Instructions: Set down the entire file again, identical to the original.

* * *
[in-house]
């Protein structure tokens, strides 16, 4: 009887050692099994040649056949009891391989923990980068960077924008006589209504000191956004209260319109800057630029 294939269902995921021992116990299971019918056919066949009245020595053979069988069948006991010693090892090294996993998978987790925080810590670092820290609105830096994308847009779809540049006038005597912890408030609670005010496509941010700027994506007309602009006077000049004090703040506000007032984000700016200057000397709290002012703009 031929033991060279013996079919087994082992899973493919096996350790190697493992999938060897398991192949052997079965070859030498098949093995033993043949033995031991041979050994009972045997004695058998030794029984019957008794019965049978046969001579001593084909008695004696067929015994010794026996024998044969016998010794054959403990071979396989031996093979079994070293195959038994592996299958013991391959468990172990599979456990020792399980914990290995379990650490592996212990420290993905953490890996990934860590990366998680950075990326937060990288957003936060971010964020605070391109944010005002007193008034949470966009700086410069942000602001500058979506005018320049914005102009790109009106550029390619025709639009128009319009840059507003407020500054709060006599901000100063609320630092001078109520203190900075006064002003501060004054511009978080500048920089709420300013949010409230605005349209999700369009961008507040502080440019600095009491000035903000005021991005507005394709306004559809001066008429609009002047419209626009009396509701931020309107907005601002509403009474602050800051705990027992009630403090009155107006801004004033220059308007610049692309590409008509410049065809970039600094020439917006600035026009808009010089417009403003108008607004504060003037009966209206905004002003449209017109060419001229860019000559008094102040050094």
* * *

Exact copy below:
[in-house]
């Protein structure tokens, strides 16, 4: 009887050692099994040649056949009891391989923990980068960077924008006589209504000191956004209260319109800057630029 294939269902995921021992116990299971019918056919066949009245020595053979069988069948006991010693090892090294996993998978987790925080810590670092820290609105830096994308847009779809540049006038005597912890408030609670005010496509941010700027994506007309602009006077000049004090703040506000007032984000700016200057000397709290002012703009 031929033991060279013996079919087994082992899973493919096996350790190697493992999938060897398991192949052997079965070859030498098949093995033993043949033995031991041979050994009972045997004695058998030794029984019957008794019965049978046969001579001593084909008695004696067929015994010794026996024998044969016998010794054959403990071979396989031996093979079994070293195959038994592996299958013991391959468990172990599979456990020792399980914990290995379990650490592996212990420290993905953490890996990934860590990366998680950075990326937060990288957003936060971010964020605070391109944010005002007193008034949470966009700086410069942000602001500058979506005018320049914005102009790109009106550029390619025709639009128009319009840059507003407020500054709060006599901000100063609320630092001078109520203190900075006064002003501060004054511009978080500048920089709420300013949010409230605005349209999700369009961008507040502080440019600095009491000035903000005021991005507005394709306004559809001066008429609009002047419209626009009396509701931020309107907005601002509403009474602050800051705990027992009630403090009155107006801004004033220059308007610049692309590409008509410049065809970039600094020439917006600035026009808009010089417009403003108008607004504060003037009966209206905004002003449209017109060419001229860019000559008094102040050094």